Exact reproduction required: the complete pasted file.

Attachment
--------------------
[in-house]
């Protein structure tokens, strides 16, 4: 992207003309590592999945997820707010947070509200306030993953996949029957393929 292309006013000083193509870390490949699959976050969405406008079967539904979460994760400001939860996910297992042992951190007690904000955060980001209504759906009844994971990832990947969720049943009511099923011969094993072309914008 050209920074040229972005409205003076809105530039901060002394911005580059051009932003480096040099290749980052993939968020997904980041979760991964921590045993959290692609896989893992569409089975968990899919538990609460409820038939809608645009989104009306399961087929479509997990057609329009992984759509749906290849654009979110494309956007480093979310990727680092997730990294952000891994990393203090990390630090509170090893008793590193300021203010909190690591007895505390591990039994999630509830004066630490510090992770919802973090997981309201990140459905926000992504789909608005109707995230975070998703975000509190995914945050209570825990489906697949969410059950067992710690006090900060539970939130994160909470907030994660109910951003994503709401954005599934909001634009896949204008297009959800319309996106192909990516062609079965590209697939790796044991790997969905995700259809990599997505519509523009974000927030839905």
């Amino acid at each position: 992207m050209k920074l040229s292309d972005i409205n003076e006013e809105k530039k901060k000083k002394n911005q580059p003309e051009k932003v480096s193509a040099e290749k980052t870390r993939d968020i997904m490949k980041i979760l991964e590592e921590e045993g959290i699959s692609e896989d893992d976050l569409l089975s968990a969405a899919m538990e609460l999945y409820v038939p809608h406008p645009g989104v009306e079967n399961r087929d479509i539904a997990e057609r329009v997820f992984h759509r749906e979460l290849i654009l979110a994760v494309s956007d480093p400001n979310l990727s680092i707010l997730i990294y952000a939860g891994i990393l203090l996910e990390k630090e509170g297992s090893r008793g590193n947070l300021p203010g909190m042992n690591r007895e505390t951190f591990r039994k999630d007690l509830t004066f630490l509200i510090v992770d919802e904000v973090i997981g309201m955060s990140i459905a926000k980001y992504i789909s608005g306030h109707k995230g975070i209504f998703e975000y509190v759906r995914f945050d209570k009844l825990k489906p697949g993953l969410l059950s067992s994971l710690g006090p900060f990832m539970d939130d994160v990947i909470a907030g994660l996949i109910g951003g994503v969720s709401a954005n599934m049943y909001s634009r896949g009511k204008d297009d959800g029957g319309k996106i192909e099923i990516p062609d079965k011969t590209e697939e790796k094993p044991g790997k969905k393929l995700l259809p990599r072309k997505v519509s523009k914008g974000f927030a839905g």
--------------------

[in-house]
């Protein structure tokens, strides 16, 4: 992207003309590592999945997820707010947070509200306030993953996949029957393929 292309006013000083193509870390490949699959976050969405406008079967539904979460994760400001939860996910297992042992951190007690904000955060980001209504759906009844994971990832990947969720049943009511099923011969094993072309914008 050209920074040229972005409205003076809105530039901060002394911005580059051009932003480096040099290749980052993939968020997904980041979760991964921590045993959290692609896989893992569409089975968990899919538990609460409820038939809608645009989104009306399961087929479509997990057609329009992984759509749906290849654009979110494309956007480093979310990727680092997730990294952000891994990393203090990390630090509170090893008793590193300021203010909190690591007895505390591990039994999630509830004066630490510090992770919802973090997981309201990140459905926000992504789909608005109707995230975070998703975000509190995914945050209570825990489906697949969410059950067992710690006090900060539970939130994160909470907030994660109910951003994503709401954005599934909001634009896949204008297009959800319309996106192909990516062609079965590209697939790796044991790997969905995700259809990599997505519509523009974000927030839905």
């Amino acid at each position: 992207m050209k920074l040229s292309d972005i409205n003076e006013e809105k530039k901060k000083k002394n911005q580059p003309e051009k932003v480096s193509a040099e290749k980052t870390r993939d968020i997904m490949k980041i979760l991964e590592e921590e045993g959290i699959s692609e896989d893992d976050l569409l089975s968990a969405a899919m538990e609460l999945y409820v038939p809608h406008p645009g989104v009306e079967n399961r087929d479509i539904a997990e057609r329009v997820f992984h759509r749906e979460l290849i654009l979110a994760v494309s956007d480093p400001n979310l990727s680092i707010l997730i990294y952000a939860g891994i990393l203090l996910e990390k630090e509170g297992s090893r008793g590193n947070l300021p203010g909190m042992n690591r007895e505390t951190f591990r039994k999630d007690l509830t004066f630490l509200i510090v992770d919802e904000v973090i997981g309201m955060s990140i459905a926000k980001y992504i789909s608005g306030h109707k995230g975070i209504f998703e975000y509190v759906r995914f945050d209570k009844l825990k489906p697949g993953l969410l059950s067992s994971l710690g006090p900060f990832m539970d939130d994160v990947i909470a907030g994660l996949i109910g951003g994503v969720s709401a954005n599934m049943y909001s634009r896949g009511k204008d297009d959800g029957g319309k996106i192909e099923i990516p062609d079965k011969t590209e697939e790796k094993p044991g790997k969905k393929l995700l259809p990599r072309k997505v519509s523009k914008g974000f927030a839905g």